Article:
Well-planned, healthy snacks can complement your weight-loss plan. Here are creative and healthy ways to satisfy your hunger.
By Mayo Clinic Staff
Your stomach is growling, but lunch is hours away. You could indulge yourself with a snack, but you think it's best to grit your teeth and wait for lunch. Not so, if weight loss is your goal.
Although you may feel guilty about snacking, snacks aren't necessarily bad. In fact, well-planned weight-loss diets, such as the Mayo Clinic Diet, allow for snacks to help manage hunger and reduce bingeing. Eating a healthy snack of a piece of fruit or some raw veggies can tame your hunger without ruining your appetite for your next meal.
The key to incorporating snacks into your weight-loss plan is to keep moderation and balance in mind.
Select foods that satisfy your hunger, supply your body with energy and provide important nutrients. Opt for snacks of 100 calories or less to stay within your daily calorie goal.
So what are some smart choices? Here are several suggestions for 100-calorie snacks:
- 1 cup sliced bananas and fresh raspberries (or any fruit)
- 2 cups of baby carrots
- 3 1/2 cups air-popped popcorn
- 5 Melba toast crackers, rye or pumpernickel
- 2 tablespoons of peanuts
- 2 domino-sized slices of low-fat colby or cheddar cheese
You can eat more of foods with high water or fiber content and few calories, such as carrots, grapes and air-popped popcorn, for your 100 calories. Choose snacks from these food groups:
- Fruits and vegetables. Eating fruits and vegetables provides a feeling of fullness and only a small number of calories. Fruits and vegetables also provide vitamins, minerals, fiber and other nutrients.
- Whole grains. Whole-grain snacks are rich in fiber and complex carbohydrates, which give you energy with staying power. Look for items such as low-fat whole-grain crackers, whole-grain pretzels and whole-grain crispbreads.
- Nuts and seeds. Nuts and seeds provide protein, so you will feel fuller longer. They are high in fat, but it's mostly monounsaturated, a healthy kind of fat. Nuts and seeds are high in calories, however, so don't eat them in large quantities.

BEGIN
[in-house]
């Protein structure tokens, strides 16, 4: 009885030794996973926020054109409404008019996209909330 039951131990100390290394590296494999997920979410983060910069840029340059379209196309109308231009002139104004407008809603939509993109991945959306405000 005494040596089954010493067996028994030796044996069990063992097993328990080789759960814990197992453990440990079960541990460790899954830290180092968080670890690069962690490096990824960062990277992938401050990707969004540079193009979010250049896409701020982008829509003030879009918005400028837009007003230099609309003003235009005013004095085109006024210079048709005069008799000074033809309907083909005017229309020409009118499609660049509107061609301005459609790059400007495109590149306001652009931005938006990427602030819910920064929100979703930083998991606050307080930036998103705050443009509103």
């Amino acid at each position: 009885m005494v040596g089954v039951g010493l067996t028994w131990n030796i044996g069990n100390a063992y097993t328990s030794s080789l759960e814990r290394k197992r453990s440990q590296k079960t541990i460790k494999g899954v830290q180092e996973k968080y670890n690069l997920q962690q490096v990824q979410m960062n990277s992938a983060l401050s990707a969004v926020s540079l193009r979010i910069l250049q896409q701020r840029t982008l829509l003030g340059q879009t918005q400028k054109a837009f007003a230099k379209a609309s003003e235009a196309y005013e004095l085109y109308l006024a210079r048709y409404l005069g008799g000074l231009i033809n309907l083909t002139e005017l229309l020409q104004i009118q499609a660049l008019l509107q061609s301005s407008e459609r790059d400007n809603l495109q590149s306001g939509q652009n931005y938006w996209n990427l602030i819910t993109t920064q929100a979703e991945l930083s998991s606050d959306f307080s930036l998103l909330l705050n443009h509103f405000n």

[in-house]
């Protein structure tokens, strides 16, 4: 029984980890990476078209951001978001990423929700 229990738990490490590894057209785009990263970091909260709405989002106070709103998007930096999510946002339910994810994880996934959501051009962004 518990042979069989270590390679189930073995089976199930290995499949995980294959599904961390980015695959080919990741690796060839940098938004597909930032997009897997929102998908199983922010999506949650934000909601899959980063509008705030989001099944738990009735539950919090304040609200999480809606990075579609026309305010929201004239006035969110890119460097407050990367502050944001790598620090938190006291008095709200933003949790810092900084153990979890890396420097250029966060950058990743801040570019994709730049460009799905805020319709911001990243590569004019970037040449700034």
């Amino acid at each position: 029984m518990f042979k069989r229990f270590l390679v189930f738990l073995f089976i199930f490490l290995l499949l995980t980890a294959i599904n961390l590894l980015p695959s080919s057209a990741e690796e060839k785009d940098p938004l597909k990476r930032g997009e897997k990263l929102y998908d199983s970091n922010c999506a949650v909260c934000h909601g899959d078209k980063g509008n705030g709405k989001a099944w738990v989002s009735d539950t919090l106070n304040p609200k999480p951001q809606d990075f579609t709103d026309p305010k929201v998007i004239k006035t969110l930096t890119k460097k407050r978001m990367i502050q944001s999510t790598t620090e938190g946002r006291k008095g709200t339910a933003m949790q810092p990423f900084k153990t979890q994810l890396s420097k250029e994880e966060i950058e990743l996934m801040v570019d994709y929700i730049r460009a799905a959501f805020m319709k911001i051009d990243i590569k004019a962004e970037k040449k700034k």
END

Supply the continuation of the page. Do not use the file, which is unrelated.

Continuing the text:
- Low-fat dairy products. Cheese, yogurt and other dairy products are good sources of calcium and protein, plus many other vitamins and minerals. Choose the low-fat versions. Some yogurts have extra added sugar, so look for plain, low-calorie or "light" varieties.
With planning and a little preparation, you can have healthy foods on hand so that you're ready when temptation strikes:
- Prepare and pack healthy meals at home for children and/or adults to eat at school or work.
- Have healthy snacks available at home and bring nutrient-dense snacks to eat when on the go.
- Before attending parties, eat a small, healthy snack at home. Then at the party take small portions and focus on healthy options.
With today's busy world, healthy meals often lose out to busy schedules. A grab-and-go snack could be the difference between some nourishment and none at all. Try these ideas for healthy snacks that minimize calories and maximize whole grains, fruits and vegetables. They're all around 200 calories.
- Toast one-half of a whole-wheat English muffin. Top with one slice Canadian bacon, a tomato slice and one slice low-fat American cheese. Microwave until the cheese melts.
- Spread 1 tablespoon part-skim ricotta cheese over one-half of a small cinnamon-raisin bagel. Sprinkle with cinnamon if desired and top with a thinly sliced apple.
- Layer a 6-inch soft corn or flour tortilla with 2 tablespoons shredded low-fat cheddar or Monterey Jack cheese. Microwave until the cheese melts. Slice into bite-sized pie shapes. Dip into some salsa if desired.
Heed your hunger pangs, but forget the guilt. And remember it's easier to choose good-for-you snacks if your refrigerator and shelves are stocked with healthy options.
May 25, 2012
- USDA National Nutrient Database for Standard Reference, Release 24. U.S. Department of Agriculture, Agricultural Research Service. http://ndb.nal.usda.gov. Accessed March 7, 2012.
- Hensrud DD, et al. The Mayo Clinic Diet. Intercourse, Pa.: Good Books; 2010.
- Zeratsky KA (expert opinion). Mayo Clinic, Rochester, Minn. March 7, 2012.
- Dietary Guidelines for Americans, 2010. U.S. Department of Health and Human Services. http://www.cnpp.usda.gov/DGAs2010-PolicyDocument.htm. Accessed March 7, 2012.